John, as I understand it, the NCAA began their investigation based solely on the fact that there were a number of signed items for sale online and had been authenticated in a series. The statements and photos did not come out until Monday. So, I think that what GoodBullHunting.com is saying is that if that is the criteria, large number of items, why only JM and not the others. I hope you are not saying that because the NCAA chose to go after JM and not the others, that then it is OK, because they did not get caught. Even thought I don't agree with the rule, it is the one on the books and should be followed. I guess where I seem to differ with you is that if one has to follow it, all should have to follow it and don't see it as taking someone down by pointing out that they did the same thing.
Bruce Feldman and CBSSports.com checked in with three different Division I head football coaches yesterday to get their feelings about the Johnny Manziel/autograph issue. The one emotion that comes through loud and clear? Fear. The coaches are scared of who’s contacting their players and what they’re offering them.
“I am totally concerned by it,” one coach said. “People tweet at (players) and you know that’s not where it always stops. Maybe they’re in town. ‘Hey, let’s go to dinner… Hey, let me help you.’ There’s all sorts of bad possibilities.”
Consider that reason #436 why coaches should remove their players from Twitter. Folks with bad intentions no longer need a phone number or an email address to contact players. Anyone can tweet at anyone else.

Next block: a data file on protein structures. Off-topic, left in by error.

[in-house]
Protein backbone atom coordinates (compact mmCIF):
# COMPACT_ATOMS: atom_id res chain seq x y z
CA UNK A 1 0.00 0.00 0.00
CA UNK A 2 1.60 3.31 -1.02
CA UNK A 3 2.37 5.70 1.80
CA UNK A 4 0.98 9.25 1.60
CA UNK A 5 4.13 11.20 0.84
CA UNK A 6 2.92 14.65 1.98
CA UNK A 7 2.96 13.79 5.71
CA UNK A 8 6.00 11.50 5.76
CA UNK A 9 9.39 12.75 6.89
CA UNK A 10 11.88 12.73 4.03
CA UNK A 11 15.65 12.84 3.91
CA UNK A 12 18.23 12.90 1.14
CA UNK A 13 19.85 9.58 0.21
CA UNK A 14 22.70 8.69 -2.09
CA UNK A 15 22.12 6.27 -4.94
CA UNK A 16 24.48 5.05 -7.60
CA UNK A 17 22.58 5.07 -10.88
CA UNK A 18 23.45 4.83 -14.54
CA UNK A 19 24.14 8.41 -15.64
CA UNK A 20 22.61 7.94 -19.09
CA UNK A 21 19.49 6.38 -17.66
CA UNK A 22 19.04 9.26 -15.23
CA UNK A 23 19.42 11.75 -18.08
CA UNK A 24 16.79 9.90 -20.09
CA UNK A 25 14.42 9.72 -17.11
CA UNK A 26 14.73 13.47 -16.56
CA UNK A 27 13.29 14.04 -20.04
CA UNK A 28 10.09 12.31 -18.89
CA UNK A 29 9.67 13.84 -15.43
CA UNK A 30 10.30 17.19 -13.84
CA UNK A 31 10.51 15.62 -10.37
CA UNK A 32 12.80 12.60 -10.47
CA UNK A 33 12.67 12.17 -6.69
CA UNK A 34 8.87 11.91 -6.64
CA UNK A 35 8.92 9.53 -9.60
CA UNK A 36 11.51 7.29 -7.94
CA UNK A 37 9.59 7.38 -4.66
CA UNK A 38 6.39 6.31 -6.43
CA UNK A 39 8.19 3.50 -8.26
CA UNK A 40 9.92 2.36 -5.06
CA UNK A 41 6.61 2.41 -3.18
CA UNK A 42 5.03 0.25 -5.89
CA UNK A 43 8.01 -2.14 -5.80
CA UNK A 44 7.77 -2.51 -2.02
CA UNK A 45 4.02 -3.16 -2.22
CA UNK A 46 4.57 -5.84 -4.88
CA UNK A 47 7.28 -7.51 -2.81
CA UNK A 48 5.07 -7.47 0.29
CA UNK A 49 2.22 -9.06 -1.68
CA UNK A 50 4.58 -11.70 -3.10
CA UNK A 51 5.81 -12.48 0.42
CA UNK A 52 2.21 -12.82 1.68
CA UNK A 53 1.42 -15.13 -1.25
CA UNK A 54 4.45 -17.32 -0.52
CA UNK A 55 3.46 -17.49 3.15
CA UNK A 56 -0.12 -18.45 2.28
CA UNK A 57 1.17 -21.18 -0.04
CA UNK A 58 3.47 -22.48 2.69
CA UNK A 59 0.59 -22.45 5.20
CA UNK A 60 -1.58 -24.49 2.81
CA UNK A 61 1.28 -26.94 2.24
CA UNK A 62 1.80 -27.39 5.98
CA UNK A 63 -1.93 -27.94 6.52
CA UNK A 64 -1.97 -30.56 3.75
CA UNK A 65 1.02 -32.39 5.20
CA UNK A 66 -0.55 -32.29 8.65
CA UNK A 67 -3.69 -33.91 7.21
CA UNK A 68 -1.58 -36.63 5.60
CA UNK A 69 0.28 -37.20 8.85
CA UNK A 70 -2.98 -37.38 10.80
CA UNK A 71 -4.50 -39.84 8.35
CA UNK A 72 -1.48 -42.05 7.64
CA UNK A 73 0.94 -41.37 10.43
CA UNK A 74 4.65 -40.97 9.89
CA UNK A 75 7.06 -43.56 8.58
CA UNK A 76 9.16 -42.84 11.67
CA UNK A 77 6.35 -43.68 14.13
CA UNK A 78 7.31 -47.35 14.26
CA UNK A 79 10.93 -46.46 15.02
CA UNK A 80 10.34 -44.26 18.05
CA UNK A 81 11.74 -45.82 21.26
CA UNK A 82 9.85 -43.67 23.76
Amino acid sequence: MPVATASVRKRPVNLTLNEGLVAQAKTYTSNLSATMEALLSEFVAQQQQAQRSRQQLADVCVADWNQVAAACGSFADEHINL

Other forms of social media also make it easy for — let’s say — autograph dealers to reach out to players. According to another coach:
“It would take a five-year-old less than three minutes to find out on Facebook who (a player’s) mother is and he can send her a message. I’m not sure how well some of these 19-year-olds really know the rules. We have them meet with compliance where they hear about point-shaving, gambling and agents, but are they going to really think they’re breaking rules if someone asked them to sign a few pictures for $10 or $20? Honestly, I think half of them would say you can and probably 100% would do it thinking they won’t get caught.
We tell them all the time how things have changed. With Twitter and smart phones, everyone’s a reporter and everybody wants fame. Listen to some of these (autograph brokers) coming forward to talk about Manziel. They said, ‘Oh, he’s a great guy and I don’t wanna get the kid in trouble,’ but they’re talking to reporters and saying, ‘Here’s how you spell my name.’”
One would hope that the amount of coverage the Manziel story has generated might actually help coaches and compliance officials in their attempts to teach players that autographs-for-cash is a major no-no.
Then again, some players might just look at the Manziel situation — especially if nothing comes of it — and decide that they too can sign memorabilia for big cash so long as everyone agrees it never happened. Shhhh.
SIDENOTE – Rather than worrying about Manziel, one Texas A&M website has decided to try and take down South Carolina’s Jadeveon Clowney. Ya know, ’cause that’ll clear Manziel.
According to GoodBullHunting.com, 258 consecutively-numbered items autographed by Clowney can be found on the internet, many on eBay. A South Carolina official has said that their “compliance folks are aware of it” but that there hasn’t been an “indication that there’s been a violation.” Yet.
This of course is a product of the all-too-common, “Well, what about him?” reaction from fans. “If someone accuses my guy of cheating, I’ll accuse somebody else’s guy of cheating.” It won’t in any way protect or clear the first player, but if you can reach out and hurt somebody else… go for it!
How many Auburn and Alabama fans are currently scouring the internet for dirt on their rivals right this instant?